Friday, October 14, 2011

London Film Fest 2011 Day 3 - DARK HORSE

Writer-director Todd Solondz is the master of the cinema of discomfort. His movies are set in a darkly tragicomic world that lurks beneath contemporary New Jersey suburbia. His movies are peopled with paedophiles, rapists - the deluded and the disturbed.  WELCOME TO THE DOLLHOUSE and HAPPINESS set the high water mark for movies you can't bear to watch and yet can't look away from.  They are uneasy, disconcerting, disturbing, and yet, yet, at times, unbelievably funny.  DARK HORSE is also set in that Solondzian landscape but it's softer, sweeter in tone.  It still contains moments of deep unease, but it's almost "fluffy" - not an adjective I'd ever thought I'd use in a Solondz review.  To quote long-time Solondz producer Ted Hope, "When I read the script, I was even more surprised: it contained no molestation, no masturbation, no rape, no incest".  The result is a wonderful tragicomic boy-meets-girl romance that is utterly Solondz and yet perhaps his best work since HAPPINESS and his most marketable, commercial film to date. Moreover, it's a movie that features old favourites in quirky new roles - Christopher Walken and Selma Blair - as well as a genuinely exciting break-out role from Jordan Gelber as the protagonist, Abe Wertheimer.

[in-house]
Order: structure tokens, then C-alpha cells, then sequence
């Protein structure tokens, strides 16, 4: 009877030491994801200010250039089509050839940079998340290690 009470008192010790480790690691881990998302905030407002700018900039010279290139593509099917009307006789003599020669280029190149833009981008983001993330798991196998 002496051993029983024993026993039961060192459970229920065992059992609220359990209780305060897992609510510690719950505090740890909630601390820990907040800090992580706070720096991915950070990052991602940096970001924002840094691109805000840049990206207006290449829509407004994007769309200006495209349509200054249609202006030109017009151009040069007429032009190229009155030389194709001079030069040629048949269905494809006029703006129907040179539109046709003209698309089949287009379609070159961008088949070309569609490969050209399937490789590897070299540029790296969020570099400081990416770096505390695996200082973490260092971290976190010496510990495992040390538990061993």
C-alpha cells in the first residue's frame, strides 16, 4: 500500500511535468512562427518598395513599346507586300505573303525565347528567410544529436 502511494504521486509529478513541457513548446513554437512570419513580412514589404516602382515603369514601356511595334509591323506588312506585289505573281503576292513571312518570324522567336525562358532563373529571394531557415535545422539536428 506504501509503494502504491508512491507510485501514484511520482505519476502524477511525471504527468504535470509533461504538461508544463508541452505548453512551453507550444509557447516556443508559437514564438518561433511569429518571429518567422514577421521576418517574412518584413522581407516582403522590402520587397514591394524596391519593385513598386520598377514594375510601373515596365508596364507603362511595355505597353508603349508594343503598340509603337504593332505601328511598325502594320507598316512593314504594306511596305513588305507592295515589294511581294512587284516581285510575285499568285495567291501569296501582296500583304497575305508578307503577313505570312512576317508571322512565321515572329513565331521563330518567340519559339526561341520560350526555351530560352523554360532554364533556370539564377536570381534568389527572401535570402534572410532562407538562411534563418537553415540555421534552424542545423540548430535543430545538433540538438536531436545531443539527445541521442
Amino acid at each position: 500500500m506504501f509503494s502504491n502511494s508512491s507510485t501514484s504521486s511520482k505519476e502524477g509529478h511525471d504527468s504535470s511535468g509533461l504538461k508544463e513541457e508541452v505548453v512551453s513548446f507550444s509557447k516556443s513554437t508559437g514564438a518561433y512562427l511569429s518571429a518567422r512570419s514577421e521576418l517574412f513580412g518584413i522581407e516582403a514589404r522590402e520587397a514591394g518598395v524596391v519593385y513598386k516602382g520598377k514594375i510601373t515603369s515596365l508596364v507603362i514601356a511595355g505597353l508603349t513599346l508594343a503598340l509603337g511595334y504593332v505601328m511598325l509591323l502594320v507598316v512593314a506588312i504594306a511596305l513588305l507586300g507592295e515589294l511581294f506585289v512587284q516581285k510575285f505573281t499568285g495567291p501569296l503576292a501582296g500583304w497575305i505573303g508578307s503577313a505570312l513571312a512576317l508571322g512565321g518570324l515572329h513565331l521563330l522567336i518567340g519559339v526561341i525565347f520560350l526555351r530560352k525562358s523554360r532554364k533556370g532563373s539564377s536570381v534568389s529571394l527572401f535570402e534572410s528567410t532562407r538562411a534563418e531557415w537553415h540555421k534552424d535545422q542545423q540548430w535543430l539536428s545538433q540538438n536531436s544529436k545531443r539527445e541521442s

The movie is about a boy and a girl.  But it's Solondz. So the boy is a deeply frustrated, resentful man called Abe Wertheimer, who still lives with his parents; collects toys; works for his father (Walken); hates his brother (Justin Bartha) and fantasises about his secretary (Donna Murphy).  The girl, Miranda (Blair) is also deeply messed up. She's failed at writing; is depressed after a break-up; and still lives with her parents.  Abe and Miranda meet a wedding. She looks miserable, he stalks her, bizarrely she accepts his marriage proposal, triggering a re-evaluation of his dependence on his parents, and a re-evaluation on her part of how she feels about Abe.  The whole thing goes off into a Lynchian subconscious dream-tangent and then wraps up in a final tableaux that is brilliantly painfully tragic and hilarious. The best movie of the festival, to date.

DARK HORSE played Venice and London 2011. It has no commercial release date but legendary indie producer Ted Hope is in town so we can but hope.

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